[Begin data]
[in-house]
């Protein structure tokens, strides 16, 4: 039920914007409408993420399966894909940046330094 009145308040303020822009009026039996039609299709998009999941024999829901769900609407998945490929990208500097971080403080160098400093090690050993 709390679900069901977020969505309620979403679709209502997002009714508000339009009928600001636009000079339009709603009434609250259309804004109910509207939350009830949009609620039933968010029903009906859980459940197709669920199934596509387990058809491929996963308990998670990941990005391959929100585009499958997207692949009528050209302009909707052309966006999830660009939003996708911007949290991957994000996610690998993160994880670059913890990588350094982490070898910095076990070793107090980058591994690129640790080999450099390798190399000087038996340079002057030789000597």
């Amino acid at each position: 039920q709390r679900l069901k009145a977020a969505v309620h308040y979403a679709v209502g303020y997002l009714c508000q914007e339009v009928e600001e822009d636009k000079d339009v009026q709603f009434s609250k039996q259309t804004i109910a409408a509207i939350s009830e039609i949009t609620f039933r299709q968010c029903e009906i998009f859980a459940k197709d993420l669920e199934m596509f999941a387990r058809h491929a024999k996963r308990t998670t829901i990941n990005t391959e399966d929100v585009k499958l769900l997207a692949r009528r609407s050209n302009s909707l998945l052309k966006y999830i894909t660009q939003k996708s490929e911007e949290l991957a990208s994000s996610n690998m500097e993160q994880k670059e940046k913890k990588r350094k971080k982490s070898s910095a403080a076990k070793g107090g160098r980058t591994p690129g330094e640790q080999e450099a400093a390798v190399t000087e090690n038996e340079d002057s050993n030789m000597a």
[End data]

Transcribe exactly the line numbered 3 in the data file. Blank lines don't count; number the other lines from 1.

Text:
């Amino acid at each position: 039920q709390r679900l069901k009145a977020a969505v309620h308040y979403a679709v209502g303020y997002l009714c508000q914007e339009v009928e600001e822009d636009k000079d339009v009026q709603f009434s609250k039996q259309t804004i109910a409408a509207i939350s009830e039609i949009t609620f039933r299709q968010c029903e009906i998009f859980a459940k197709d993420l669920e199934m596509f999941a387990r058809h491929a024999k996963r308990t998670t829901i990941n990005t391959e399966d929100v585009k499958l769900l997207a692949r009528r609407s050209n302009s909707l998945l052309k966006y999830i894909t660009q939003k996708s490929e911007e949290l991957a990208s994000s996610n690998m500097e993160q994880k670059e940046k913890k990588r350094k971080k982490s070898s910095a403080a076990k070793g107090g160098r980058t591994p690129g330094e640790q080999e450099a400093a390798v190399t000087e090690n038996e340079d002057s050993n030789m000597a």